The Rise of Athens (Part I--Theseus to Solon)

From mythology to history

The story I have to tell today, the story of the emergence of Athens, is a strange one for a historian.  What I'll be giving you is a mixture of myth and history, and there is a dagner that the myth will sound to you like history and that the history will sound to you like myth. 

The Greek historians themselves had difficulty with this material.  One writer, Hecataueus of Miletus, noted that the Greeks told many tales--and foolish ones at that.  Hecataue himself tried to separate the whate from the chaff, doing pioneering work in chronology, genealogy, and geography.  In many ways, he laid the foundation for the great work of Herodotus a generation later.  But Hecateus work is still filled with mythical and lgendary material.  He traces historical figures back to legendary figures, and even back to the gods themselves.

Plutarch, centuries later (c. AD 70) talked about the difficulty of separating truth from legend when it comes to the earliest days of Greek history.  Here are the opening paragraphs of his Life of Theseus:

Just as geographers, O Sossius Senecio,1 crowd on to the outer edges of their maps the parts of the earth which elude their knowledge, with explanatory notes that "What lies beyond is sandy desert without water and full of wild beasts," or "blind marsh," or "Scythian cold," or "frozen sea," so in the writing of my Parallel Lives, now that I have traversed those periods of time which are accessible to probable reasoning and which afford basis for a history dealing with facts, I might well say of the earlier periods: "What lies beyond is full of marvels and unreality, a land of poets and fabulists, of doubt and obscurity."  But after publishing my account of Lycurgus the lawgiver and Numa the king, I thought I might not unreasonably go back still farther to Romulus, now that my history had brought me near his times. And as I asked myself,

"With such a warrior" (as Aeschylus says) "who will dare to fight?"
"Whom shall I set against him? Who is competent?"

It seemed to me that I must make the founder of lovely and famous Athens the counterpart and parallel to the father of invincible and glorious Rome. 3 May I therefore succeed in purifying Fable, making her submit to reason and take on the semblance of History. But where she obstinately disdains to make herself credible, and refuses to admit any element of probability, I shall pray for kindly readers, and such as receive with indulgence the tales of antiquity.

Plutarch is right in thinking that the story of Theseus is probably the place to start the story of Athens, although the men who laid the foundation of Athenian greatness in historic times (Solon, Pisistratos, and Cleisthenes) were, if anything, greater heroes than legend makes the semi-mythical founder of Athens.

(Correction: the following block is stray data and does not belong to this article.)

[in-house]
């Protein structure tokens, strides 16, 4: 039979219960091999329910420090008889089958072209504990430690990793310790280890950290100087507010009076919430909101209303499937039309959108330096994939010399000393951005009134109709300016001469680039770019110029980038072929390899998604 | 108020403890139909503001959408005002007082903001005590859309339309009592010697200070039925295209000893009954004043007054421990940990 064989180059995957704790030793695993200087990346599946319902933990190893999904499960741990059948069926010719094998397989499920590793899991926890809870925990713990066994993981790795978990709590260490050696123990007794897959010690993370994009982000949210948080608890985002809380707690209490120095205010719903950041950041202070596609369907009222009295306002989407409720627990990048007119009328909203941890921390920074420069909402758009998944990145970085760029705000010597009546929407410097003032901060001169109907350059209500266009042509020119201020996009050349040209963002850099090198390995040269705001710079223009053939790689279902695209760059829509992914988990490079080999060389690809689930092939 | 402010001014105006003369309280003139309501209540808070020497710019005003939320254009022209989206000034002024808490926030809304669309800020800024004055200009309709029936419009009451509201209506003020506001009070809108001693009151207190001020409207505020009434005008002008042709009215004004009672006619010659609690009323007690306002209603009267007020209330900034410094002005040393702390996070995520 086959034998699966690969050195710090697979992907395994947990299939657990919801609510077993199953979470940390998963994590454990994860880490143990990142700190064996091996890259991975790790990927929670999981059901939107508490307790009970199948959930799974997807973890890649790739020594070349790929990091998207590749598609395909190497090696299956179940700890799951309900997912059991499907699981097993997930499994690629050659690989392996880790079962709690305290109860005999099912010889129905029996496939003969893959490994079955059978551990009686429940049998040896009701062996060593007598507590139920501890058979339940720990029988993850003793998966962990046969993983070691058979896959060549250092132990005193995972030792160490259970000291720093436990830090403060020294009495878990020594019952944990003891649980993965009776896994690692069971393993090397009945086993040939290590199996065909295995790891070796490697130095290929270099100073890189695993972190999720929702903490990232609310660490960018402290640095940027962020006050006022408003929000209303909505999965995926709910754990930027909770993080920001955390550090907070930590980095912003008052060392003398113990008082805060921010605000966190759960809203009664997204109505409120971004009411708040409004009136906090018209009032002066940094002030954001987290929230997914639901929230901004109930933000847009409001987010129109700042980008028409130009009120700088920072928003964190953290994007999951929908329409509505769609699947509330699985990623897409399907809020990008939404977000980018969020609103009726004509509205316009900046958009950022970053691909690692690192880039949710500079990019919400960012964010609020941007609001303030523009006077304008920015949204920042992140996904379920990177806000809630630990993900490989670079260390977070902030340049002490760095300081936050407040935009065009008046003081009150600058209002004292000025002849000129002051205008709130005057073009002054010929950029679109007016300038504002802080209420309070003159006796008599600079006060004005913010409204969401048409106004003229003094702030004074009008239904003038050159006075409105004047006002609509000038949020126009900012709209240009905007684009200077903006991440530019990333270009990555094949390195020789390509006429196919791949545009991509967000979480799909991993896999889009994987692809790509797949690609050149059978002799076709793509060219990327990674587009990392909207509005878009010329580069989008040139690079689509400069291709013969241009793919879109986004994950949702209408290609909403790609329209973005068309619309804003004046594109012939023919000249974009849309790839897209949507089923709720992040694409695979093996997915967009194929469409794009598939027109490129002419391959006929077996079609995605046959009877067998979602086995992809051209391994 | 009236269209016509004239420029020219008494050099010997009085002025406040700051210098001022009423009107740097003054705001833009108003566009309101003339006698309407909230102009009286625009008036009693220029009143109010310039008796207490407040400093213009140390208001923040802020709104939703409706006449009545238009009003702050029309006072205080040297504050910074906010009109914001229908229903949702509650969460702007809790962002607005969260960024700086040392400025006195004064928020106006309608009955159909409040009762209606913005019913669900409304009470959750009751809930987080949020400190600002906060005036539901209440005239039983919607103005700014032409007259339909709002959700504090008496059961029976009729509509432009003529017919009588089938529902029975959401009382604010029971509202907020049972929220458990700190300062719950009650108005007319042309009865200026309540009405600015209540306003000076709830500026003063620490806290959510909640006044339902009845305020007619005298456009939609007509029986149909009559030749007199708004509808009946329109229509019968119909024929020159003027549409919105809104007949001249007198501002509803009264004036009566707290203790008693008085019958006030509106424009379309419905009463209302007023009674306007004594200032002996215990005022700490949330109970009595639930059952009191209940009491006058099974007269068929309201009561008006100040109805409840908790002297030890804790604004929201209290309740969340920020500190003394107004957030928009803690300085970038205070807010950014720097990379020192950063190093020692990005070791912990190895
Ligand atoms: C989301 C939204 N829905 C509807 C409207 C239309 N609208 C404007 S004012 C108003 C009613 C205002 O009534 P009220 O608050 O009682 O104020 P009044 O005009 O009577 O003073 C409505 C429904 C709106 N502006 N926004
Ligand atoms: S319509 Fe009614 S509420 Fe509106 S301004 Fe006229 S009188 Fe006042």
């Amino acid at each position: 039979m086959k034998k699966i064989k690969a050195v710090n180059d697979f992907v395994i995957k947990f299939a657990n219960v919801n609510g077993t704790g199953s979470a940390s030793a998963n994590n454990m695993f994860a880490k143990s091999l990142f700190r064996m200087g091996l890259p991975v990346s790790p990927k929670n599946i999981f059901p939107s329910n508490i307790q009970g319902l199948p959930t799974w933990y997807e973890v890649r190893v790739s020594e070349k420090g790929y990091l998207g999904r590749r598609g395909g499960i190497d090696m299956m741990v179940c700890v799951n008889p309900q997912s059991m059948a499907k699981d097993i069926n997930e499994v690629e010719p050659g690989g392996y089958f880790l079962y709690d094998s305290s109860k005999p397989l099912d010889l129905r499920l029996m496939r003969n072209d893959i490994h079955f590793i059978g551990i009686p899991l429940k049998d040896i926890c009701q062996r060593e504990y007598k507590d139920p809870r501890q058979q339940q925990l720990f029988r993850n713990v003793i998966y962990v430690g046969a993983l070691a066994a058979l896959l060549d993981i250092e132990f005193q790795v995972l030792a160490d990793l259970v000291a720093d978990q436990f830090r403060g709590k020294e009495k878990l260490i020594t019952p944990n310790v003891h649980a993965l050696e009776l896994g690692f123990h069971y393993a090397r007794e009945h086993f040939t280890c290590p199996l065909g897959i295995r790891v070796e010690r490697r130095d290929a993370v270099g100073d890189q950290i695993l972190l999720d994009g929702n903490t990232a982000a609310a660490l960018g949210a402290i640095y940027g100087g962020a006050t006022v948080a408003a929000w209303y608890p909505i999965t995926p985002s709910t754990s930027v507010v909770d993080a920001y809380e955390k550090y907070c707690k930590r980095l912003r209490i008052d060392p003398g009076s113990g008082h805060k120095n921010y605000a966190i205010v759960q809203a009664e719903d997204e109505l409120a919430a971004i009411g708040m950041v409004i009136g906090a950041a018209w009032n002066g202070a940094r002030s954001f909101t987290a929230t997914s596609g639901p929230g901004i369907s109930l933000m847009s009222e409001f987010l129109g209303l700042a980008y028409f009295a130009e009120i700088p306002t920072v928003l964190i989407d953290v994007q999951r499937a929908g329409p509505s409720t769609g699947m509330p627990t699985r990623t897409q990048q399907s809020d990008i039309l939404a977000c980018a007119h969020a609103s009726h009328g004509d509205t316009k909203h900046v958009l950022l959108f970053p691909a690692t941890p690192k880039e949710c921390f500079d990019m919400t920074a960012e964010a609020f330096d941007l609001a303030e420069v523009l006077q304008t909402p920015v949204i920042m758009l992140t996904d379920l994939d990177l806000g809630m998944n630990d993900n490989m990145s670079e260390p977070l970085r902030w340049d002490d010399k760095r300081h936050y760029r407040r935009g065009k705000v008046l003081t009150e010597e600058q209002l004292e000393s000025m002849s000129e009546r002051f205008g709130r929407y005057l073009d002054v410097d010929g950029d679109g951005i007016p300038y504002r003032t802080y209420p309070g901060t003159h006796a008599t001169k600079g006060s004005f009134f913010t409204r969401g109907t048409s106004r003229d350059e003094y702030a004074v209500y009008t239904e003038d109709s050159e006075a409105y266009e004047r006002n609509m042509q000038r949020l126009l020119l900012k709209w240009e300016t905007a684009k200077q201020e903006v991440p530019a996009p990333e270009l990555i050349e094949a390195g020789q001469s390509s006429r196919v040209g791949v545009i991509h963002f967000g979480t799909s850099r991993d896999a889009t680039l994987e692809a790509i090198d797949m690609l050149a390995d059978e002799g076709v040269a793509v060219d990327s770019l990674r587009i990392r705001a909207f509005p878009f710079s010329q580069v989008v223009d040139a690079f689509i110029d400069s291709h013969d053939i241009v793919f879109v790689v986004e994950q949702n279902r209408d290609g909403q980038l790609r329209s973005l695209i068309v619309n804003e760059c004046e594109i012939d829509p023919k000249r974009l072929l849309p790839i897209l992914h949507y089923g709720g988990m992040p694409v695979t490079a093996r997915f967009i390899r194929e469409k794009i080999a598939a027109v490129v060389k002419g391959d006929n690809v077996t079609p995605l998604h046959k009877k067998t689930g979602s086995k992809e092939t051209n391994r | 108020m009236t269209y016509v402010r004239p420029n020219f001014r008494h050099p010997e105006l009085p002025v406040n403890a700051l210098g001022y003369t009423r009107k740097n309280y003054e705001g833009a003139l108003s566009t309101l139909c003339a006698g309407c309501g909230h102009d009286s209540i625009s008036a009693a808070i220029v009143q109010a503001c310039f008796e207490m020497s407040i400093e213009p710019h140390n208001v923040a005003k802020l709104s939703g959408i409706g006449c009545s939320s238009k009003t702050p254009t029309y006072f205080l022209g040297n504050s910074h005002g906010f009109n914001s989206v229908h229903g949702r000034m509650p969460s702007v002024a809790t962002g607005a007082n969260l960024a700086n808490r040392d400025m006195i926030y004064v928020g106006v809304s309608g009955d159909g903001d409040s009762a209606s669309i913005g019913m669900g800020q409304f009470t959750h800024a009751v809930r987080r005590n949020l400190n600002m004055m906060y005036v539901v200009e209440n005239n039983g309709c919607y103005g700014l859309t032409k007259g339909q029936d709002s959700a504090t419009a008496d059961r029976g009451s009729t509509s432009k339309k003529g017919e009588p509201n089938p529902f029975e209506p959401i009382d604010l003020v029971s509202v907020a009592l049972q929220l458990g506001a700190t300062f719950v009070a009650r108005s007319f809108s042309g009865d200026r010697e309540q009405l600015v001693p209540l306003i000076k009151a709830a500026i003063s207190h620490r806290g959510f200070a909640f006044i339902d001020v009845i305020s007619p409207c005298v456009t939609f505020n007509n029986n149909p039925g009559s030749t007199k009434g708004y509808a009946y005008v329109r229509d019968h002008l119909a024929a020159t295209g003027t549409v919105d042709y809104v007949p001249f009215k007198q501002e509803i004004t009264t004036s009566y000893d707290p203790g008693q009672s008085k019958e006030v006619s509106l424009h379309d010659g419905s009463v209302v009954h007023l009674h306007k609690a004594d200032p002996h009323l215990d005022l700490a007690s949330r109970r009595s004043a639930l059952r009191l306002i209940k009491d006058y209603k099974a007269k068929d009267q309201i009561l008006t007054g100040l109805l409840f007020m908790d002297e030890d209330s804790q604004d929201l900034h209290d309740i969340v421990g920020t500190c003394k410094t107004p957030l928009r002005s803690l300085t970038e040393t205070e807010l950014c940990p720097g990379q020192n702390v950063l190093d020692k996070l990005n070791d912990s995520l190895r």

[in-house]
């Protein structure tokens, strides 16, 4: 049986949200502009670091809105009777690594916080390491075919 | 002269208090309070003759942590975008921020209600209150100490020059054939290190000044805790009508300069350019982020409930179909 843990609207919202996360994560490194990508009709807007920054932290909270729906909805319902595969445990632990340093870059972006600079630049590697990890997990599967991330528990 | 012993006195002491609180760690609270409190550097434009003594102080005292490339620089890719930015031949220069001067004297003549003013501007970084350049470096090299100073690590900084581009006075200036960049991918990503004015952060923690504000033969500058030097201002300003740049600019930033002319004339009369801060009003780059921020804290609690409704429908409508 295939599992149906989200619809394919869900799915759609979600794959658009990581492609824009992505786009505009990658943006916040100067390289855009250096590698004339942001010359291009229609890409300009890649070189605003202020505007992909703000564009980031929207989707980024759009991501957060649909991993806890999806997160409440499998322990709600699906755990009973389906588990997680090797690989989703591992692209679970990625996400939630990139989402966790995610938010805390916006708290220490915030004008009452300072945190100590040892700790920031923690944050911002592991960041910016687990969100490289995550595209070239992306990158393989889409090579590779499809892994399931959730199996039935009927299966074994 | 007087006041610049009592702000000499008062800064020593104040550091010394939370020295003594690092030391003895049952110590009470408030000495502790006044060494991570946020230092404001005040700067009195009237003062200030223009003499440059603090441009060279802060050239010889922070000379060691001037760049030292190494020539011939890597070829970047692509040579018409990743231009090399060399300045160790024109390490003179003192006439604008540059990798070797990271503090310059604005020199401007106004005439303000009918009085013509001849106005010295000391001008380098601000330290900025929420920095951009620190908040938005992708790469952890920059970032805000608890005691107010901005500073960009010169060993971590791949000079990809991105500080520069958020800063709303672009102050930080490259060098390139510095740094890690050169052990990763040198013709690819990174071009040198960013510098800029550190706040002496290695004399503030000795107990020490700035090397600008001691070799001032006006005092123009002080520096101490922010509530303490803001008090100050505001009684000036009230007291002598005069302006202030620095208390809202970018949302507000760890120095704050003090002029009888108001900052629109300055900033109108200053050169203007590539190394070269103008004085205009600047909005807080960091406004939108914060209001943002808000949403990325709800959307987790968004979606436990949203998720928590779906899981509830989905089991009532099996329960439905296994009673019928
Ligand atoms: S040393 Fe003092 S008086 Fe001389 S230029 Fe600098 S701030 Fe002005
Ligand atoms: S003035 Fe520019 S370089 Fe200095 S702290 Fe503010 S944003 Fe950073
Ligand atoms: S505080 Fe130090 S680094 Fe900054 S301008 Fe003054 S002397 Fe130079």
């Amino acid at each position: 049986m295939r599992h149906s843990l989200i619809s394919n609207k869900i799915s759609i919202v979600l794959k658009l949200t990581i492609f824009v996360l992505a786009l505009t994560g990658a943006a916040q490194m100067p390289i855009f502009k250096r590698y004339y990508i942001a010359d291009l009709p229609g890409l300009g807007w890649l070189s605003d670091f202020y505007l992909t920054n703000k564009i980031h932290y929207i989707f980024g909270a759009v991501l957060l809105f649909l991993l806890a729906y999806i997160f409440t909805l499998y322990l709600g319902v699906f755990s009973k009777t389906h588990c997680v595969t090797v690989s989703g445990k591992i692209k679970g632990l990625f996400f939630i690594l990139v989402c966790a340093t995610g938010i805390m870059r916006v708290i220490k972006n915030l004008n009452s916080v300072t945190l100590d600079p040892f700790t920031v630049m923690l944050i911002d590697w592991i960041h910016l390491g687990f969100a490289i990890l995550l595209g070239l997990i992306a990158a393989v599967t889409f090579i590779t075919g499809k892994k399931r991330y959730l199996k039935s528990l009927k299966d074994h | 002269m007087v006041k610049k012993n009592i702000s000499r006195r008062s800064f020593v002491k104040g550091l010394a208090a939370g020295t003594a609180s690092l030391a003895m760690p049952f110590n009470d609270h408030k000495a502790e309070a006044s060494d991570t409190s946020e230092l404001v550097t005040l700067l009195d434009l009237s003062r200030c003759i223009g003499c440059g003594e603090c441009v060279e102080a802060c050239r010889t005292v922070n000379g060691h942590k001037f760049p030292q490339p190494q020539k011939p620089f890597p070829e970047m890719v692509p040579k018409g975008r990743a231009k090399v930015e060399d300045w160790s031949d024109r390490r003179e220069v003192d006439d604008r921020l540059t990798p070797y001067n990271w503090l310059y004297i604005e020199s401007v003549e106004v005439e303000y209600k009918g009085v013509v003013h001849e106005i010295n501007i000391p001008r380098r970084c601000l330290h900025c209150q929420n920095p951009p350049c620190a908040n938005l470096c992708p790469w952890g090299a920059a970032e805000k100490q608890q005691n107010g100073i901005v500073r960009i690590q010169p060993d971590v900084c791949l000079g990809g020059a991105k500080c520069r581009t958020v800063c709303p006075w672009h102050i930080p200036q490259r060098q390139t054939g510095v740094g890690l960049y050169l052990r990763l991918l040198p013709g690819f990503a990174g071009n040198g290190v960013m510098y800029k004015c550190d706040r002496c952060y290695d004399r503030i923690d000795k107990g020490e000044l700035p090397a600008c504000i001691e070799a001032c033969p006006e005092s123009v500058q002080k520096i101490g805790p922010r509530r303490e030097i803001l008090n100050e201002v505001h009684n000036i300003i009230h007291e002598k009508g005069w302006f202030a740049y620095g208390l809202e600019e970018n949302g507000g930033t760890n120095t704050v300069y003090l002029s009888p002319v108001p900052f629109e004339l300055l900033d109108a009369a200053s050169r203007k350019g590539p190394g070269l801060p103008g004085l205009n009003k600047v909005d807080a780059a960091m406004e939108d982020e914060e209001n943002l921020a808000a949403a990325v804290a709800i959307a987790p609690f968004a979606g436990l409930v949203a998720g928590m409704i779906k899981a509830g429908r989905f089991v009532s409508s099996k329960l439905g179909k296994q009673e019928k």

Theseus: founder of Athens?

While Theseus is traditionally called the founder of Athens, that's not quite what the legends make him.  There were kings in Athens well before his time: Theseus father was one of them.  But Athens was no great city under its earlier kings, and legend makes Theseus the one who starts Athens on the path to greatness.

According to the story, Theseus' father Aegeus was for a long time childless: a real problem, especially since Aegeus' brother had 50 kids, all of whom wanted the throne.  Aegeus goes to the Pythian oracle (Apollo's  oracle at Delphi) for advice, getting only the cryptic message, "Loose not the jutting neck of the wineskin till you have come to Athens."

On the way home, Aegeus stops at Troezen and tells the ruler (Pittheus) about the oracles strange advice.  Apparently, Pittheus somehow sees an opporunity here and aranges it so that Aegeus sleeps with his daughter Aethra and gets her pregnant.  Aegeus then continues on his journey, leaving a sword and a pair of sandles under a rock.  Should Aethra's child be able to lift the rock, he'll then be ready to make his way to Athens and take the adventure that awaits him. 

Pittheus gave out the story that Aethra's baby had been fathered on her by Poseidon, but, when Theseus grows up, he proves able to move the rock and his mother tells him the true story: time to head to Athens.

Theseus can take the easy route by see, but, wanting to emulate Heracles (his cousin), he takes the harder land route, overcoming a whole series of obstacles.  He defeats a club-wielding giant, he defeats Procrustes, he defeats a wild sow, and he defeats a highway robber who had pushed his victims off a cliff into the sea.

When he arrives at Athens, he doesn't immediately let his identify be known.  But Medea guesses who the stranger is, and convinces the paranoid Aegeus to poison the stranger.  But, as Theseus is at dinner, he pulls out his sword to cut his meat--a secret tip-off to his dad about his real identify.  The poison plot is abandoned, and Aegeus delightedly recognizes Theseus as his son and heir.

But the Athenians were in some trouble.  They had run afoul of King Minos, and had to pay a tribute: 7 young men and 7 youg women to be sacrificed to the Minotaur.  Theseus volunteered to be one of the young men.  Minos daughter Aridadne falls in love with Theseus and helps him, giving him a sword and a thread.  With the sword, Theseus kills the Minotaur, and with the thread he finds his way out of the Labyrinth.  He and the captives make their way back to Athens, with Ariadne coming along for the ride.

Theseus abandons Ariadne on the island of Naxos, and continues the voyage home.  His dad, though, had arranged a signal: white sail if Theseus is ok, black sail if Theseus is dead.  Theseus forgets to change the sail, and his despondant father commits suicide.  So Theseus arrives back home and, low and behold, he's now king.